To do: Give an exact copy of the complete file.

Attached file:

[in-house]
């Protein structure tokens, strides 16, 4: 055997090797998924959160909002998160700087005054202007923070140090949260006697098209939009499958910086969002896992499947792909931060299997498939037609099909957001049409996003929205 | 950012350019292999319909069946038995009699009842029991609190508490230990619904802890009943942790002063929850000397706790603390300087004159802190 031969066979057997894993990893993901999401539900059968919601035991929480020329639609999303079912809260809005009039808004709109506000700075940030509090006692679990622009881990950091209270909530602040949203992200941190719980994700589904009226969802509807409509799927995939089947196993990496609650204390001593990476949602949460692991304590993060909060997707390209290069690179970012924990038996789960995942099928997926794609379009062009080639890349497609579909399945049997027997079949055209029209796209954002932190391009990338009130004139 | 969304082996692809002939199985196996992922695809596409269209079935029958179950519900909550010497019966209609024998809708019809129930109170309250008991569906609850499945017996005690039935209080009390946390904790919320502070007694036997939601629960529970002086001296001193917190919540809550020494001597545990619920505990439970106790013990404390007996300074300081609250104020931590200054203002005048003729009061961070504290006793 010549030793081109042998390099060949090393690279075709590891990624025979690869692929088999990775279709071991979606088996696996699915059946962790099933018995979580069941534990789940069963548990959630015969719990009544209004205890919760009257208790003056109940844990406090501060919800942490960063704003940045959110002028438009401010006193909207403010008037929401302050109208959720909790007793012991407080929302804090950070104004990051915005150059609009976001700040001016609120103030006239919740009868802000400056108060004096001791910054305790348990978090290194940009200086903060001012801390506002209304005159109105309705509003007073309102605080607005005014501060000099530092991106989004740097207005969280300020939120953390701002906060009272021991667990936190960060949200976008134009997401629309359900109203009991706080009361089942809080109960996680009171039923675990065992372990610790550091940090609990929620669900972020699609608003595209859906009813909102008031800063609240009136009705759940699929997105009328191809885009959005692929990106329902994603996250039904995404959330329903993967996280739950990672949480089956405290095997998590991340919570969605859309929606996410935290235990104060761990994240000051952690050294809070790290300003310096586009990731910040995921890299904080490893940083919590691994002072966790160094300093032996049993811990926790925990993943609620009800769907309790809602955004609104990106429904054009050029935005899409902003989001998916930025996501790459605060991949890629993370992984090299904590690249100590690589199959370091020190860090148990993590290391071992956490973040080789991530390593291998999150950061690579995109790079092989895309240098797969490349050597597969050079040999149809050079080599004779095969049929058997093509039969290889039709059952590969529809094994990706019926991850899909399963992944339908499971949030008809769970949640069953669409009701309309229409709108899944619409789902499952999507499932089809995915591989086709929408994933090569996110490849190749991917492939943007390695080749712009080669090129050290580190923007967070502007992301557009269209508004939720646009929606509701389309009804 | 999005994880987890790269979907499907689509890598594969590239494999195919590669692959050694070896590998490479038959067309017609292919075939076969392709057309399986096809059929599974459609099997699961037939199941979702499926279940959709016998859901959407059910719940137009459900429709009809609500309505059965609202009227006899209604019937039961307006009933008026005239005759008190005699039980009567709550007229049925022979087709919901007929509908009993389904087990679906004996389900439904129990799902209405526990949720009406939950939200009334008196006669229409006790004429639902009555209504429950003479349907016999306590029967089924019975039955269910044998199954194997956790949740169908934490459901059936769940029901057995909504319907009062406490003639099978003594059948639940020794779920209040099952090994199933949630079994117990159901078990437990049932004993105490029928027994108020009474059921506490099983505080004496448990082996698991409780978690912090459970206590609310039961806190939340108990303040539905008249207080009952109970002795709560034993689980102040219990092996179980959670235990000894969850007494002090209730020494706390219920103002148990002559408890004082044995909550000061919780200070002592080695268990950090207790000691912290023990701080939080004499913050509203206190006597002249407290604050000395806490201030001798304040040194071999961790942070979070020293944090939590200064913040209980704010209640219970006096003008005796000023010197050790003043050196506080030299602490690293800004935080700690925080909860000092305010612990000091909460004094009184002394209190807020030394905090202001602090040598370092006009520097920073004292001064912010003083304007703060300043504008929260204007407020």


[in-house]
């Protein structure tokens, strides 16, 4: 055997090797998924959160909002998160700087005054202007923070140090949260006697098209939009499958910086969002896992499947792909931060299997498939037609099909957001049409996003929205 | 950012350019292999319909069946038995009699009842029991609190508490230990619904802890009943942790002063929850000397706790603390300087004159802190 031969066979057997894993990893993901999401539900059968919601035991929480020329639609999303079912809260809005009039808004709109506000700075940030509090006692679990622009881990950091209270909530602040949203992200941190719980994700589904009226969802509807409509799927995939089947196993990496609650204390001593990476949602949460692991304590993060909060997707390209290069690179970012924990038996789960995942099928997926794609379009062009080639890349497609579909399945049997027997079949055209029209796209954002932190391009990338009130004139 | 969304082996692809002939199985196996992922695809596409269209079935029958179950519900909550010497019966209609024998809708019809129930109170309250008991569906609850499945017996005690039935209080009390946390904790919320502070007694036997939601629960529970002086001296001193917190919540809550020494001597545990619920505990439970106790013990404390007996300074300081609250104020931590200054203002005048003729009061961070504290006793 010549030793081109042998390099060949090393690279075709590891990624025979690869692929088999990775279709071991979606088996696996699915059946962790099933018995979580069941534990789940069963548990959630015969719990009544209004205890919760009257208790003056109940844990406090501060919800942490960063704003940045959110002028438009401010006193909207403010008037929401302050109208959720909790007793012991407080929302804090950070104004990051915005150059609009976001700040001016609120103030006239919740009868802000400056108060004096001791910054305790348990978090290194940009200086903060001012801390506002209304005159109105309705509003007073309102605080607005005014501060000099530092991106989004740097207005969280300020939120953390701002906060009272021991667990936190960060949200976008134009997401629309359900109203009991706080009361089942809080109960996680009171039923675990065992372990610790550091940090609990929620669900972020699609608003595209859906009813909102008031800063609240009136009705759940699929997105009328191809885009959005692929990106329902994603996250039904995404959330329903993967996280739950990672949480089956405290095997998590991340919570969605859309929606996410935290235990104060761990994240000051952690050294809070790290300003310096586009990731910040995921890299904080490893940083919590691994002072966790160094300093032996049993811990926790925990993943609620009800769907309790809602955004609104990106429904054009050029935005899409902003989001998916930025996501790459605060991949890629993370992984090299904590690249100590690589199959370091020190860090148990993590290391071992956490973040080789991530390593291998999150950061690579995109790079092989895309240098797969490349050597597969050079040999149809050079080599004779095969049929058997093509039969290889039709059952590969529809094994990706019926991850899909399963992944339908499971949030008809769970949640069953669409009701309309229409709108899944619409789902499952999507499932089809995915591989086709929408994933090569996110490849190749991917492939943007390695080749712009080669090129050290580190923007967070502007992301557009269209508004939720646009929606509701389309009804 | 999005994880987890790269979907499907689509890598594969590239494999195919590669692959050694070896590998490479038959067309017609292919075939076969392709057309399986096809059929599974459609099997699961037939199941979702499926279940959709016998859901959407059910719940137009459900429709009809609500309505059965609202009227006899209604019937039961307006009933008026005239005759008190005699039980009567709550007229049925022979087709919901007929509908009993389904087990679906004996389900439904129990799902209405526990949720009406939950939200009334008196006669229409006790004429639902009555209504429950003479349907016999306590029967089924019975039955269910044998199954194997956790949740169908934490459901059936769940029901057995909504319907009062406490003639099978003594059948639940020794779920209040099952090994199933949630079994117990159901078990437990049932004993105490029928027994108020009474059921506490099983505080004496448990082996698991409780978690912090459970206590609310039961806190939340108990303040539905008249207080009952109970002795709560034993689980102040219990092996179980959670235990000894969850007494002090209730020494706390219920103002148990002559408890004082044995909550000061919780200070002592080695268990950090207790000691912290023990701080939080004499913050509203206190006597002249407290604050000395806490201030001798304040040194071999961790942070979070020293944090939590200064913040209980704010209640219970006096003008005796000023010197050790003043050196506080030299602490690293800004935080700690925080909860000092305010612990000091909460004094009184002394209190807020030394905090202001602090040598370092006009520097920073004292001064912010003083304007703060300043504008929260204007407020």